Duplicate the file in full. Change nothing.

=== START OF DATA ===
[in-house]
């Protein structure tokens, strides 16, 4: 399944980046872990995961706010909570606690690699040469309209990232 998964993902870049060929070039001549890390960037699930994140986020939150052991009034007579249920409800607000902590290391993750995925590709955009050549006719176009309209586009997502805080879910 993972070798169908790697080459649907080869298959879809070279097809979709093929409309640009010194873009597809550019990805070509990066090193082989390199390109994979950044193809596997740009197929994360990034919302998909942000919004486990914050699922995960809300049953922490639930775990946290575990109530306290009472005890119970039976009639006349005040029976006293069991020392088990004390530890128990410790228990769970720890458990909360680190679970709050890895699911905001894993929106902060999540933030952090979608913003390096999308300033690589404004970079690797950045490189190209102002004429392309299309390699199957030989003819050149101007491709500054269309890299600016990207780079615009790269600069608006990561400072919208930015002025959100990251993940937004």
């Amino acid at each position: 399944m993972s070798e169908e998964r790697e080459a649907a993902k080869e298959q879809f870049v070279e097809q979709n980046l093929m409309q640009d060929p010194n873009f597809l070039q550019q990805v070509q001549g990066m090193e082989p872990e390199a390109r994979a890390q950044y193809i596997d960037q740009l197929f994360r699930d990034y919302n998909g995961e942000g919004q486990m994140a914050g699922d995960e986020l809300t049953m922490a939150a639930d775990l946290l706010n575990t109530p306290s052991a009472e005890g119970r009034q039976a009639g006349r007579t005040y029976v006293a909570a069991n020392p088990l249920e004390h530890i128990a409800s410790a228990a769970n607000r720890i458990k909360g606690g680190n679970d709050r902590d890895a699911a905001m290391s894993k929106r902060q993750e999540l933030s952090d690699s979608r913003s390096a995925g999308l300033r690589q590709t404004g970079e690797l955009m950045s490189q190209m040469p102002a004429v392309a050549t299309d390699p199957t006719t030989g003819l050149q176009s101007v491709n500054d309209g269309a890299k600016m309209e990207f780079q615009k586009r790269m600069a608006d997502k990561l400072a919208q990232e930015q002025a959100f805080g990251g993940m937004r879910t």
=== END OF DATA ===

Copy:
[in-house]
């Protein structure tokens, strides 16, 4: 399944980046872990995961706010909570606690690699040469309209990232 998964993902870049060929070039001549890390960037699930994140986020939150052991009034007579249920409800607000902590290391993750995925590709955009050549006719176009309209586009997502805080879910 993972070798169908790697080459649907080869298959879809070279097809979709093929409309640009010194873009597809550019990805070509990066090193082989390199390109994979950044193809596997740009197929994360990034919302998909942000919004486990914050699922995960809300049953922490639930775990946290575990109530306290009472005890119970039976009639006349005040029976006293069991020392088990004390530890128990410790228990769970720890458990909360680190679970709050890895699911905001894993929106902060999540933030952090979608913003390096999308300033690589404004970079690797950045490189190209102002004429392309299309390699199957030989003819050149101007491709500054269309890299600016990207780079615009790269600069608006990561400072919208930015002025959100990251993940937004």
């Amino acid at each position: 399944m993972s070798e169908e998964r790697e080459a649907a993902k080869e298959q879809f870049v070279e097809q979709n980046l093929m409309q640009d060929p010194n873009f597809l070039q550019q990805v070509q001549g990066m090193e082989p872990e390199a390109r994979a890390q950044y193809i596997d960037q740009l197929f994360r699930d990034y919302n998909g995961e942000g919004q486990m994140a914050g699922d995960e986020l809300t049953m922490a939150a639930d775990l946290l706010n575990t109530p306290s052991a009472e005890g119970r009034q039976a009639g006349r007579t005040y029976v006293a909570a069991n020392p088990l249920e004390h530890i128990a409800s410790a228990a769970n607000r720890i458990k909360g606690g680190n679970d709050r902590d890895a699911a905001m290391s894993k929106r902060q993750e999540l933030s952090d690699s979608r913003s390096a995925g999308l300033r690589q590709t404004g970079e690797l955009m950045s490189q190209m040469p102002a004429v392309a050549t299309d390699p199957t006719t030989g003819l050149q176009s101007v491709n500054d309209g269309a890299k600016m309209e990207f780079q615009k586009r790269m600069a608006d997502k990561l400072a919208q990232e930015q002025a959100f805080g990251g993940m937004r879910t």